To think it all started in the family home on this very site, 37 Waterhill St., in 1914, when Tom’s grandparents, Thomas and Jean, owned a small neighborhood grocery and lived upstairs with their eight children. In the back room of the grocery, grandma Jean used a family recipe from Greece to make sausage One day, grandpa “Papou” Tom brought home Locanico, which was reportedly “the best Greek sausage in Boston.” Grandma “Yia Yia” Jean was not impressed. “I can do better,” she boasted. And she did.
Before long, the couple’s four boys – Peter, Louis, Nick and Charlie – were jumping on the trolley to take orders and deliver her sausage to Boston, Haverhill, Lawrence. Holiday Brands was born. Hot dogs and other products were added. Business was booming.
That was threatened when the company van burned. Grandpa Tom and the four boys had bought the wagon for $600 and had no money to buy another. As one of the brothers was gassing it up in Haverhill, “it started smoking and then caught fire,” says Tom.
Leave it to grandma Jean to save the day, again. “My grandmother did laundry for other people, in addition to making the sausage,” adds Tom. “She had saved enough money doing various jobs and loaned it to the boys to buy another van. My grandmother was the disciplinarian.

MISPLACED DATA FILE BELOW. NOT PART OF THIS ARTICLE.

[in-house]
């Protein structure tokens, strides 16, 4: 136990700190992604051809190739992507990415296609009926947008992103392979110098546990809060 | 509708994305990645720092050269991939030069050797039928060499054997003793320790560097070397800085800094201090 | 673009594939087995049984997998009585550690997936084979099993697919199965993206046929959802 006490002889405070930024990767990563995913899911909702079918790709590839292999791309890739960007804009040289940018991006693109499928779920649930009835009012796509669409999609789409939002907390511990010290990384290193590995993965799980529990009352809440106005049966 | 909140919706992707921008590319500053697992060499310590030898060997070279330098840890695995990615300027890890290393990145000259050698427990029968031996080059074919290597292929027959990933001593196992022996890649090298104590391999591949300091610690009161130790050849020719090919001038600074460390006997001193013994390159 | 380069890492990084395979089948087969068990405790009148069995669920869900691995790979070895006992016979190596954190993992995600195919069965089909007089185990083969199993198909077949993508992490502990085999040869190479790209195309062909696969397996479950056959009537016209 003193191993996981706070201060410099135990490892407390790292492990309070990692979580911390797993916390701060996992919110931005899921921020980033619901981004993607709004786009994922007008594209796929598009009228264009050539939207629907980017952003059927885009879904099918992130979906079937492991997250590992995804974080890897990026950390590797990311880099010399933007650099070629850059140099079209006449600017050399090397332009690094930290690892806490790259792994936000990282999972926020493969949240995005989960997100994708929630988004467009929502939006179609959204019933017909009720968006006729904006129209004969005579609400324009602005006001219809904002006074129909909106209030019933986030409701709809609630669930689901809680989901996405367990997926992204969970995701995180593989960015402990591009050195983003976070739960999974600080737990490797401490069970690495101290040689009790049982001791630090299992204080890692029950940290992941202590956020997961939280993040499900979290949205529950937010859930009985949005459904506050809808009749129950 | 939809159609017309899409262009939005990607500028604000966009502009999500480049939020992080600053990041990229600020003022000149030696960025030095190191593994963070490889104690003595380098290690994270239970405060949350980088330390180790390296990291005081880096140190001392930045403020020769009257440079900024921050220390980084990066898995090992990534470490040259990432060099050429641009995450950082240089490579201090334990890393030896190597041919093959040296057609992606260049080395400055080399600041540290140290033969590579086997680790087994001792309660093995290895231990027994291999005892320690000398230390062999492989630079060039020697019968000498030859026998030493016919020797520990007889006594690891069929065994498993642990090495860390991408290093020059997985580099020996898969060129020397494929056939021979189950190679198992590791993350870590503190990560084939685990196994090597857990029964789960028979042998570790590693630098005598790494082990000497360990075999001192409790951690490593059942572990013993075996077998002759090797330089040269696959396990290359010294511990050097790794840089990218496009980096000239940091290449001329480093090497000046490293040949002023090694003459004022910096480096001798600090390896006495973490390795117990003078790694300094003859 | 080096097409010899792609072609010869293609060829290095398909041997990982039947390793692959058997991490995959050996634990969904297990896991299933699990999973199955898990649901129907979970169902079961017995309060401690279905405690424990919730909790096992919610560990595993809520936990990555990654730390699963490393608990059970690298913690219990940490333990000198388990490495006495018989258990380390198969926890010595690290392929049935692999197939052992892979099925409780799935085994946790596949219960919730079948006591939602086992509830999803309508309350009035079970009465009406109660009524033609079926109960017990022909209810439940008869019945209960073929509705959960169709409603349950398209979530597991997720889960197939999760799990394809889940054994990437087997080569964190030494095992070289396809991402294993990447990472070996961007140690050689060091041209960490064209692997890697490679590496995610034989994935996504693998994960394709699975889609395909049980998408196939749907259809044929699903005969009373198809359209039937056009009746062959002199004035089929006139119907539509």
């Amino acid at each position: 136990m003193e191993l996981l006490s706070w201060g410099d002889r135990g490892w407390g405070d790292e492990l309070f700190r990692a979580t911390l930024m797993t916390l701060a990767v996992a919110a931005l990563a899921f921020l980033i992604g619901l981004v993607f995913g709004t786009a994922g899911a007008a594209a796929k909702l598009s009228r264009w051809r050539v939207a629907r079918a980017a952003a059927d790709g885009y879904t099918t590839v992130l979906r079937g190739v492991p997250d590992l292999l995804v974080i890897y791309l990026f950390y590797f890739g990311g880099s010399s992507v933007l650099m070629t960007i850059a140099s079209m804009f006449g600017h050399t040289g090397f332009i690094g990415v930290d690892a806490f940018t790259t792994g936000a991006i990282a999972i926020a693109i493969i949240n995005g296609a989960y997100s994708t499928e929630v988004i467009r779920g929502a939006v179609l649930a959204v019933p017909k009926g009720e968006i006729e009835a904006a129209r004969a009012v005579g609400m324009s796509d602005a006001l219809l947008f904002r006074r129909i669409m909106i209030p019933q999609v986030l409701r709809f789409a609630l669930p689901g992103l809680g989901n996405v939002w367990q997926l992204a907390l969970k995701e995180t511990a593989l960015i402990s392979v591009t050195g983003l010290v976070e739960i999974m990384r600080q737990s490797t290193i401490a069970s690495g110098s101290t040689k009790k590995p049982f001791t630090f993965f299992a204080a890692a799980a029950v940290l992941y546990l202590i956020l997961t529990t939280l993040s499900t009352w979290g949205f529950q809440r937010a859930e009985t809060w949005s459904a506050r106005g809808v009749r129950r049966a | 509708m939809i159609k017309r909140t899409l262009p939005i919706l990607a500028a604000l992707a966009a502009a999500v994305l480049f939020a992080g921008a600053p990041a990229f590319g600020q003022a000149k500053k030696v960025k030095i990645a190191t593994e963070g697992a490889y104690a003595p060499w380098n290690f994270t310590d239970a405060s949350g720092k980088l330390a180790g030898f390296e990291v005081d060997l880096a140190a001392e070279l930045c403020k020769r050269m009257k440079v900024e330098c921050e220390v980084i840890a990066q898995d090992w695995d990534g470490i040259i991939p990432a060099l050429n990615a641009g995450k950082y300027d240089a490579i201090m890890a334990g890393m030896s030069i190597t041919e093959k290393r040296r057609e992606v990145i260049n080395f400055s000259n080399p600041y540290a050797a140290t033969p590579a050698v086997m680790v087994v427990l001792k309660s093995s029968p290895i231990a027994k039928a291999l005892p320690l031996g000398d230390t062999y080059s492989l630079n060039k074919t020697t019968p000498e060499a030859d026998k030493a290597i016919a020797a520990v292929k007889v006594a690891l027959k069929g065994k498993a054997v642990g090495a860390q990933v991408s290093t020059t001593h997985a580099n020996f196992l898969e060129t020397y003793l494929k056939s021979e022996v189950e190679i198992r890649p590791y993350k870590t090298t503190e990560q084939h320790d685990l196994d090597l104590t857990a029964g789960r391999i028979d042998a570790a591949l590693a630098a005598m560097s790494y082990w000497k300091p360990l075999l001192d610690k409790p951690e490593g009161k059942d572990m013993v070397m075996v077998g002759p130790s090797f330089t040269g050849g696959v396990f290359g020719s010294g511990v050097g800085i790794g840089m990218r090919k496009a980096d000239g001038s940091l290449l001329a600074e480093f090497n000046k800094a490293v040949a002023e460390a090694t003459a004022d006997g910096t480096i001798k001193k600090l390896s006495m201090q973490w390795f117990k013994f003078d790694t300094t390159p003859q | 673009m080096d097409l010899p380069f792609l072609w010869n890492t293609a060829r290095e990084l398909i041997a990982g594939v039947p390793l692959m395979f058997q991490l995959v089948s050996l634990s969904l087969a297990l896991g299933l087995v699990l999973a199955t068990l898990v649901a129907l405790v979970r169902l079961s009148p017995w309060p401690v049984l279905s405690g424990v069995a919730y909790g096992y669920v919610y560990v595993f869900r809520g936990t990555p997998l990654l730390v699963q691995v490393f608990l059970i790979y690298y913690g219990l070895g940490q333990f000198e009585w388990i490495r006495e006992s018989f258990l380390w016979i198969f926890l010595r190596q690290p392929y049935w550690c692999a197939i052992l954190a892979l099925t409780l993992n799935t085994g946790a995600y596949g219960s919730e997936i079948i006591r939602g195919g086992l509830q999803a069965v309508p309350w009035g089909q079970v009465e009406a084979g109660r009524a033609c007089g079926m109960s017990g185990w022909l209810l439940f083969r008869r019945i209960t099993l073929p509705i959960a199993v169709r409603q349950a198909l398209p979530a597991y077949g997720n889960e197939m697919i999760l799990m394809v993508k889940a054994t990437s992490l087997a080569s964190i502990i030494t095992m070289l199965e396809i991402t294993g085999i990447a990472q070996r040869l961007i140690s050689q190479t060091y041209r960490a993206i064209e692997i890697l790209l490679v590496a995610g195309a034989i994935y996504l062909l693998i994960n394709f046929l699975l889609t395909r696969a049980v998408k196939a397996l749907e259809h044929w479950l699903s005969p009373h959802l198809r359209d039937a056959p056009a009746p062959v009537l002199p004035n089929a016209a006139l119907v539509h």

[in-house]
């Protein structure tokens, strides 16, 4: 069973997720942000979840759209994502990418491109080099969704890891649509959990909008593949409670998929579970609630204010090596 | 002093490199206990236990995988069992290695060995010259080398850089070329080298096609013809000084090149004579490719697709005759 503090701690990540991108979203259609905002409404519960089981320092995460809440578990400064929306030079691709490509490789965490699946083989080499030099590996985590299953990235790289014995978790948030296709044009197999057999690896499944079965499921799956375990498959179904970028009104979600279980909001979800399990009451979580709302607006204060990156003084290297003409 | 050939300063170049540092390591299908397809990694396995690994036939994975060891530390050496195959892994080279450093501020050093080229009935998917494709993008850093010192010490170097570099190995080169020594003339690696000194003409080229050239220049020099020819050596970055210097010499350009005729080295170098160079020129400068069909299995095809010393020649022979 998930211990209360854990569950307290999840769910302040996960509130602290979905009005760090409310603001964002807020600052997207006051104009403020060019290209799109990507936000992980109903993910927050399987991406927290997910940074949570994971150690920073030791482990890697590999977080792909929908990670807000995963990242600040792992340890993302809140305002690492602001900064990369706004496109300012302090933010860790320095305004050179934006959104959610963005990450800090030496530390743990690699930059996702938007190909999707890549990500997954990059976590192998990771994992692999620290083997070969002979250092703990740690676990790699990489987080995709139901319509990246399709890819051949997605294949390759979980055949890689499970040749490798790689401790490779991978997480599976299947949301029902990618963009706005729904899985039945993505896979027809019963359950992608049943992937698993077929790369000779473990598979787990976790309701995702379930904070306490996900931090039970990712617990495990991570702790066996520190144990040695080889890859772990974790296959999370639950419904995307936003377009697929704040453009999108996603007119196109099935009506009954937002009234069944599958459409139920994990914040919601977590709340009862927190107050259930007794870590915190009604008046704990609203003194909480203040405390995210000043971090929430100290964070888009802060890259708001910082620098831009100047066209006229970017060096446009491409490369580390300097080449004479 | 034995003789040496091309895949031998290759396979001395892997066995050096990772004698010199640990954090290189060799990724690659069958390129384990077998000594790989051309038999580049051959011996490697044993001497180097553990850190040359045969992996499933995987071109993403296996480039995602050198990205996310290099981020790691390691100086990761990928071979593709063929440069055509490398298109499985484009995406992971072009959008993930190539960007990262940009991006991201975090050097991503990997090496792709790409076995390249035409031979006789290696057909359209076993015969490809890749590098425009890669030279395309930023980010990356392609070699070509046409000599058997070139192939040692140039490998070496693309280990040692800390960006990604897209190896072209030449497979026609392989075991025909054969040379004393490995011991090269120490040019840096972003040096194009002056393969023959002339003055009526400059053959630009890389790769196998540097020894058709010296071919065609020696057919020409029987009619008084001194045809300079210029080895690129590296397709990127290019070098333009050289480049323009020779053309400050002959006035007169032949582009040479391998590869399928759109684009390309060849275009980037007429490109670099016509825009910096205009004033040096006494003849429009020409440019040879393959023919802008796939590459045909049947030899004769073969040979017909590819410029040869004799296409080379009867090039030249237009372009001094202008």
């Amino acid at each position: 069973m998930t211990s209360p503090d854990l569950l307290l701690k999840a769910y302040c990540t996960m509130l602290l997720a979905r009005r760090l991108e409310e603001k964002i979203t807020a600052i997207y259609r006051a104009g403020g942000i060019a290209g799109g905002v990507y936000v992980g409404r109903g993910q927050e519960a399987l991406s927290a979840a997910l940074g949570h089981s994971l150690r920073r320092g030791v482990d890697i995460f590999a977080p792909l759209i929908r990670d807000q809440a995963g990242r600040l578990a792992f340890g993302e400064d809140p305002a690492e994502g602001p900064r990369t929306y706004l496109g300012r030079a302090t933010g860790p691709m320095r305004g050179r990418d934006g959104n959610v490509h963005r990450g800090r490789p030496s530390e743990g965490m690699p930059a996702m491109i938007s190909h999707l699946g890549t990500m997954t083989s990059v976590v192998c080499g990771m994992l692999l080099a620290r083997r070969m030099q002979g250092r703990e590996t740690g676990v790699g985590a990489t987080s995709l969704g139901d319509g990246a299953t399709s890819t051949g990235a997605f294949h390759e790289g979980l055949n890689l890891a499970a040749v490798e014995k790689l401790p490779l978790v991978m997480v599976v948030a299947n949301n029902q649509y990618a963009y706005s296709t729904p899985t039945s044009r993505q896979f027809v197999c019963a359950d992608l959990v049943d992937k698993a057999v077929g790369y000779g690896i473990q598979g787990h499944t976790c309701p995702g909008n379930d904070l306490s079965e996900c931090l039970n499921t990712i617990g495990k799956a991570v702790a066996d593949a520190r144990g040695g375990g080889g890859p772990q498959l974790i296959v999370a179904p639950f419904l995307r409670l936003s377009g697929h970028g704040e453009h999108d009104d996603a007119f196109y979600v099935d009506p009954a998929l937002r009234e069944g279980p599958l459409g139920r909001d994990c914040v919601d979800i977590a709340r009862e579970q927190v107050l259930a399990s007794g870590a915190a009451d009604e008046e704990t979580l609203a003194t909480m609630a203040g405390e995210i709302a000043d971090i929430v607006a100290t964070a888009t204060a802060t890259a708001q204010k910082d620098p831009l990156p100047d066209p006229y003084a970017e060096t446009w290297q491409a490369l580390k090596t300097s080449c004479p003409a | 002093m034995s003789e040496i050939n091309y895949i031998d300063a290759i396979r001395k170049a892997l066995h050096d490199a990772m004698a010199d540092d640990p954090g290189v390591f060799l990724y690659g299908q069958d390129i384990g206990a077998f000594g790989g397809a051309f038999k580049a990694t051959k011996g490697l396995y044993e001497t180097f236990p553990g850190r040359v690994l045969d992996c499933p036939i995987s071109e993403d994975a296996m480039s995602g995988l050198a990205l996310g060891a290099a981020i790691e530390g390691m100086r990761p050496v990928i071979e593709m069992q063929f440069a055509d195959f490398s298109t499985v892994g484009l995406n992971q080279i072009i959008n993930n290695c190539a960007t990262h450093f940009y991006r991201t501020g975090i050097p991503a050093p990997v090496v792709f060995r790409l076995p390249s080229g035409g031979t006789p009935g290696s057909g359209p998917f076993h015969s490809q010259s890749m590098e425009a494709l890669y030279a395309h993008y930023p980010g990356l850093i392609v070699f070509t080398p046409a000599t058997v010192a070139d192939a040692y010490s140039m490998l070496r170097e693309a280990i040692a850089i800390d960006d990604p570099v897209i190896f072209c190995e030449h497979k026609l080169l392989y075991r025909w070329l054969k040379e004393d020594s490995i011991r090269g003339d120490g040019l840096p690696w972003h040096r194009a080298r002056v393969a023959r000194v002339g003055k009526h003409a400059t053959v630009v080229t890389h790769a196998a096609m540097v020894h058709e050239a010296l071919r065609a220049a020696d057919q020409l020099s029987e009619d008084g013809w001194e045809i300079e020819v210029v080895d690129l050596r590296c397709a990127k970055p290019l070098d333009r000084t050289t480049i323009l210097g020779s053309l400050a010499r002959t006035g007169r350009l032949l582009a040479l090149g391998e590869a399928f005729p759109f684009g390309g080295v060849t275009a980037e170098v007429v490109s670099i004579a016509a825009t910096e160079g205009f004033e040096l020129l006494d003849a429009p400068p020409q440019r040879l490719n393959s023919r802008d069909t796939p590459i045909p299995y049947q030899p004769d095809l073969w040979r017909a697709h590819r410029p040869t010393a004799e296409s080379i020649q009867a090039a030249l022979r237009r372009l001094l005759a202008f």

She was the boss. A female started the business, ran the business and saved the business. My grandmother was very progressive.”
“Maybe one day my granddaughter (Elias’ daughter Hannah, 1½ years old) will take over the business,” he says.
Tom has never been averse to taking risks, such as his decision in 1985 to change the Holiday Brands name to Old Neighborhood. “My father and his brothers nearly had a heart attack,” he says with a laugh
Recently, at Tom’s urging, he and his three sons earned their MBAs together in 2012, attending Suffolk University’s Sawyer Business School at night for five years. Elias and Tim had been selling commercial real estate in Boston; Andrew had been selling residential real estate.
“We put all our money into the plant, into equipment, into making our products the healthiest, best-tasting they can be. You don’t see us on TV, at Fenway Park, or in magazines too often. We have always flown below the radar. High-quality products consumers can trust has helped us establish word-of-mouth buying and building a customer base,” says Elias.
“We are a nimble, high-quality food manufacturer … most of the large food corporations feed the masses with below-average products, whereas we try to give consumers exactly what they want,” he adds. “As a family-run business, we do not have to keep shareholders happy by boosting profits. Our responsibility is to keep our customers happy, and we do that by providing high quality, better-for-you,safe products 365 days a year.”
Photos: Reba Saldanha